Wangerin, Albert

views updated


(b. Greiffenberg, Pomerania, Germany, 18 November 1844; d. Halle, Germany, 25 October 1933), mathematics.

Wangerin studied mathematics and physics from 1862 to 1866 at the universities of Halle and Königsberg, receiving the Ph.D. from the latter in 1866. Until 1876 he taught in high schools in Posen (now Poznan, Poland) and Berlin. He began to teach on the university level at Easter 1876, when he assumed the post of extraordinary professor at the University of Berlin. In 1882 he was named full professor at the University of Halle, where he remained until his retirement in 1919.

At Königsberg, Wangerin studied under Richelot, a supporter of the Jacobian tradition, and under Franz Neumann. It was Neumann who suggested the subject of his dissertation, and Wangerin later wrote a book (1907) and a highly appreciative article on his former teacher. Wangerin’s admiration for Neumann remained an important influence on his choice of research problems. He became an expert on potential theory, spherical functions, and the fields of mathematical physics related to these subjects. For example, in one of his papers he calculated the potential of certain ovaloids and surfaces of revolution Wangerin also worked, although less intensely, in differential geometry. In 1894 he wrote an article showing how to determine many bending surfaces of a given surface of revolution of constant curvature without knowing its geodetic lines.

Wangerin’s importance, however, does not lie in the authorship of enduring scientific works but, rather, in his astonishingly varied activities as university teacher, textbook author, contributor to encyclopedias and journals, editor of historical writings, and president of a scientific academy. While at Berlin he directed his lectures to a fairly broad audience, and even at Halle he continued to be greatly interested in the training of high school teachers. He also wrote a two-volume work on potential theory and spherical functions for the series Sammlung Schubert.

Wangerin wrote two articles for Encyklopädie der mathematischen Wissenschaften. The first (1904) deals with the theory of spherical and related functions, especially Lamé and Bessel functions. The second, “Optik; ältere Theorien” (1907), appeared in the physics volume of the Encyklopädie. In it Wangerin displays a familiarity with the history of physical theory that is unusual for a mathematician. His sensitivity to historical questions evokes his study, four decades earlier, under Neumann, Wangerin’s historical interests are also evident in his editing of works by Gauss, Euler, Lambert, and Lagrange for Ostwalds Klassiker der exakten Wissenschaften.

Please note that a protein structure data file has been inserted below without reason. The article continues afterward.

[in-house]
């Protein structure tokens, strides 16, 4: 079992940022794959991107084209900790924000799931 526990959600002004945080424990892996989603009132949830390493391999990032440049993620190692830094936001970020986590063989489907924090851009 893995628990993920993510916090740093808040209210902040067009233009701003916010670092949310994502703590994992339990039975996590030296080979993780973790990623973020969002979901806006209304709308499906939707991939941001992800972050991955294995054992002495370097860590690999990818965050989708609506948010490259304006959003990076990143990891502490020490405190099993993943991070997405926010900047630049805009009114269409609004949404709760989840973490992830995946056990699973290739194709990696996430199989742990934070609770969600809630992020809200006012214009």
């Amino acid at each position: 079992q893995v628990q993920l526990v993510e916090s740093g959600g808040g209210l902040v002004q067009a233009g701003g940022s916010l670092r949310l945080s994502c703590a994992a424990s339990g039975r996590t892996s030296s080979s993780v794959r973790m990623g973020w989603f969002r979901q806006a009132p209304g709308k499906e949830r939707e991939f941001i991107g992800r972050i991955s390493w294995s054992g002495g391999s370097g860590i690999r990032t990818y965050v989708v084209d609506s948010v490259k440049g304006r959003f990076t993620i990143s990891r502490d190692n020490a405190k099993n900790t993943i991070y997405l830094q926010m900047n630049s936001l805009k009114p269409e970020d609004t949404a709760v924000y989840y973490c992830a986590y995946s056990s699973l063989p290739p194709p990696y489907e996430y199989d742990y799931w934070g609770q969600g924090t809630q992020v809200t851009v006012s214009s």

From 1869 to 1924 Wangerin was a coeditor of Fortschritte der Mathematik, then the only periodical devoted to reviewing mathematical literature. In this capacity he reviewed almost all the works in his special field published during this period. For 1906 to 1921 Wangerin was president of the Deutsche Akademie der Naturforscher Leopoldina in Halle.


Wangerin’s writings include “Über die Abwicklung von Flächen konstanten Krümmungsmasses sowie einiger anderer Flächen aufeinander,” in Festschrift zur 200-jährigen Jubelfeier der Universität Halle (Halle, 1894), 1 – 21; “Theorie der Kugelfunktionen und der verwandten Funktionen, insbesondere der Laméschen und Besselschen (Theorie spezieller, durch lineare Differentialgleichungen definierter, Funktionen),” in Encyklopädie der mathematischen Wissenschaften, II , pt. 1 (Leipzig, 1904), 699 – 759; Franz Neumann und sein Wirken als Forscher und Lehrer (Brunswick, 1907); “Optik, ältere Theorien,” in Encyklopädie der mathematischen Wissenschaften, V. pt. 3 (Leipzig, 1907), 1 – 93; Theorie des Potentials und der Kugelfunktionen, 2 vols., nos. 58 and 59 in Sammlung Schubert (Leipzig, 1908-1921); “Franz Neumann als Mathematiker,” in Physikalische Zeitschrift, 11 (1910), 1066 – 1072; and “Über das Potential gewisser Ovaloide,” in Nova acta Leopoldina, 6 , no. 1 (1915), 1 – 80.

Secondary literature includes W. Lorey, “Zum 70. Geburtstag des Mathematikers A. Wangerin,” in Zeitschrift für mathematischen und naturwissenschaftlichen Unterricht, 46 (1915), 53 – 57; and “Bericht über die Feier der 80. Wiederkehr des Geburtstages des Herrn Geh. Rats Prof. Dr. Wangerin,” in Jahresberichte der Deutschen Mathematiker–vereiningung, 34 (1926), 108 – 111.

Werner Burau